Now, on the other hand, if “sensible” does not mean meaningful, then what does it mean? Imaginable? Perceptually simulable? If it means one of these, then the claims Glenberg and company are making are analytic and uninteresting. We are being told that subjects cannot perceptually simulate experiences that ground these sentences. I think that is false, but even if it were true, it would be true by stipulation of ‘sensible.’ Even if true, would that tell us that the sentences were not meaningful? No. They still have very clear and determinate truth conditions. Would it tell us that subjects who did not readily simulate perceptual-motor groundings for them, did not understand them? No, not necessarily. It may be that they are still quite understandable, even though subjects are faster on reaction times when there are perceptual groundings readily available. That is the perspective taking and priming (pencil in teeth, lips) may causally induce certain perceptual-motor activity that, in turn, causally induces certain cognitive processes, without the perceptual-motor activity constituting cognitive processing.

Furthermore, if the “Indexical Hypothesis” amounts to a new verifiability theory of meaning, then it is likely to founder in the same place as the old one….on the meaning of the Indexical Hypothesis itself. It says that a sentence is only sensible if an agent can perceptually simulate it using the relevant affordances. Now: can one perceptually simulate IH, itself? No! What are its affordances? So just as the verifiability criterion of meaning was not itself empirically verifiable (Hempel 1950), the Indexical Hypothesis of sensibility may not itself afford affordances for sensori-motor simulation.

To see that Glenberg and Kaschak (2002) and Glenberg et al. (2004, 2010a, b) are not alone in drawing these sorts of conclusions from the data, let us also compare claims by Zwaan and Madden (2005). Like Glenberg and company, they maintain that “…there are no clear demarcations between perception, action, and cognition. Interactions with the world leave traces of experience in the brain. These traces are (partially) retrieved and used in the mental simulations that make up cognition. Crucially, these traces bear a resemblance to the perceptual/action processes that generated them….” (224) They contrast this view with that of Chomsky, Fodor, and Pylyshyn who they claim hold the view that “…the human mind is like a bricklayer…who puts together bricks to build structures. The malleable clay of perception is converted to neat mental bricks we call words and propositions, units of meaning, which can be used in a variety of structures.” (224)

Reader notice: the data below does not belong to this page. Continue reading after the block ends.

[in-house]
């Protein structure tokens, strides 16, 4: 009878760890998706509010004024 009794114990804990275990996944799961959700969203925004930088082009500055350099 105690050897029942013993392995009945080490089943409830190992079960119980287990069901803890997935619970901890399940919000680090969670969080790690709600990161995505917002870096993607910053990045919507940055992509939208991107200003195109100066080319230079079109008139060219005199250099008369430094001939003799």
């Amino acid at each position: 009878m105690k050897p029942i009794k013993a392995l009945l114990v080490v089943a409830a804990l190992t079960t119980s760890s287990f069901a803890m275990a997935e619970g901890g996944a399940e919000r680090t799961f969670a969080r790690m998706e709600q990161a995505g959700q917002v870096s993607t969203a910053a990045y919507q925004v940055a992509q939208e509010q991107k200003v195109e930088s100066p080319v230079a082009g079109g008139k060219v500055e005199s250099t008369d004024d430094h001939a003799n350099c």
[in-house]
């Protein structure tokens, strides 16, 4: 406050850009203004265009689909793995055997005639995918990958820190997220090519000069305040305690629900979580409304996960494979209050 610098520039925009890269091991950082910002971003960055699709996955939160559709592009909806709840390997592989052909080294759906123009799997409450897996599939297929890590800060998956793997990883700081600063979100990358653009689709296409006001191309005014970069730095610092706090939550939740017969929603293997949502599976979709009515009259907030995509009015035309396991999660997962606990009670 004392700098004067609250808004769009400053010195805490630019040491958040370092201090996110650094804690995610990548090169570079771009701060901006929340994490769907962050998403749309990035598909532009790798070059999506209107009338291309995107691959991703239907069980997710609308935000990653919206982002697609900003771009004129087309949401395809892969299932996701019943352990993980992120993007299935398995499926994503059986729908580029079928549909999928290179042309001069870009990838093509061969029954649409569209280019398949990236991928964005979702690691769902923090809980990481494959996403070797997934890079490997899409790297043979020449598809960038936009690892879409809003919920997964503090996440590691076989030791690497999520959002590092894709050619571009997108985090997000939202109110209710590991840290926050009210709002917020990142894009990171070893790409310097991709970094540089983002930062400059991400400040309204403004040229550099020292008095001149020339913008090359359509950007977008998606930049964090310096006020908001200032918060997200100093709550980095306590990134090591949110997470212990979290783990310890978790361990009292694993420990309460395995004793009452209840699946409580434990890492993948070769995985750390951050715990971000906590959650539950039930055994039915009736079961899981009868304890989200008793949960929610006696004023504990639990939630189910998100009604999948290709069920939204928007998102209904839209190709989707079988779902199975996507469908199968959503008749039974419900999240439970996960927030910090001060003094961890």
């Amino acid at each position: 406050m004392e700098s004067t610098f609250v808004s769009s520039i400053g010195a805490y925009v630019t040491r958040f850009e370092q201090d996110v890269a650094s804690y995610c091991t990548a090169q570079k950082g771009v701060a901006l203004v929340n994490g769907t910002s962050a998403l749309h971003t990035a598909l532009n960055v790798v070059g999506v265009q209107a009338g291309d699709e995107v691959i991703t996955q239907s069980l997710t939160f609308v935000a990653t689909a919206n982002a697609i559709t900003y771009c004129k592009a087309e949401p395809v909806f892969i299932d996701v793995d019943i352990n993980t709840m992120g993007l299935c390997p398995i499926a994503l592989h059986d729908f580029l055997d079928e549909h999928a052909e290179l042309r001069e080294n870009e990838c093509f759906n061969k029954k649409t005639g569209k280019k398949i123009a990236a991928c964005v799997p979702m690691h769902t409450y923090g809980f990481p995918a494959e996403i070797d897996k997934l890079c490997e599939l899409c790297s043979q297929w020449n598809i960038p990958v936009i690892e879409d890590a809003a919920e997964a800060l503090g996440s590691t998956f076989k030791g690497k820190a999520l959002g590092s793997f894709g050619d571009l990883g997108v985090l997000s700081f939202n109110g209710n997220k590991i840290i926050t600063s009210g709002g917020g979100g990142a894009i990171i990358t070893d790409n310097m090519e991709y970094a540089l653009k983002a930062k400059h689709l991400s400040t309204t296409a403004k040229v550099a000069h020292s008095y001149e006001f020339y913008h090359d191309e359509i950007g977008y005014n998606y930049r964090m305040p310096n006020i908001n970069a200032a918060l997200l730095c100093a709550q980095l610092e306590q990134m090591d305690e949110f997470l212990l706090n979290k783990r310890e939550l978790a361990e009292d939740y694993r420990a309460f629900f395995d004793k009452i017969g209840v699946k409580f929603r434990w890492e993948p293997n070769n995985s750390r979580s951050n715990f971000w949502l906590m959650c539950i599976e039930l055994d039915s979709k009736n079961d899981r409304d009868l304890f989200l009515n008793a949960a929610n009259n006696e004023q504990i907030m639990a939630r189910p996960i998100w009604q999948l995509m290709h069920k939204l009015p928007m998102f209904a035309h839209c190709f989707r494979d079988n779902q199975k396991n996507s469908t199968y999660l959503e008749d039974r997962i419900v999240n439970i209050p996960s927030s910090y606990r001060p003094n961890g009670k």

To illustrate their own view, Zwaan and Madden ask us to consider the following sentences:
  1. (5)

    John pounded the nail into the wall.

     
  1. (6)

    John pounded the nail into the floor.

     

They claim to find a shortcoming in the traditional a-modal view. “There is nothing in the traditional view to suggest the nail’s orientation. There is nothing in the traditional view to suggest that the nail’s orientation should be part of the comprehender’s mental representation.”(226)

The question I would raise is whether the nail’s orientation is part of the meaning of the sentences or part of associated background knowledge (but not part of the meaning)? They reiterate their view with the following two sentences.
  1. (9)

    He saw the eagle in the sky.

     
  1. (10)

    He saw the eagle in the nest.

     

They follow with the claim that “[s]urely the eagle in (9) cannot be the same lego brick as the eagle in (10). In (9) the eagle has its wings stretched out, whereas the eagle in (10) most likely has its wings drawn in…and there is empirical evidence that comprehenders are sensitive to these differences…and this is not predicted by the traditional view.”(226) The idea being presented is that unless we consider the perceptual/motor simulations of driving the nail into the floor vs. the wall or of observing the eagle’s flight vs. its nesting, we cannot explain how sentence comprehension works (or related observed differences in reaction times that vary orientation).

Still, is it that “nail” means something different depending on orientation? Or “pounding” of the nail means something different? Aren’t the truth conditions the same whether I pound the nail vertically into the floor or the wall? It may be weird or unusual to pond a nail horizontally into the floor or vertically into the wall, but if I did so, would the sentences not be true, all the same? And is the eagle not still “on the nest,” with wings out? Or is the eagle not “in the sky” with wings folded, but diving downward?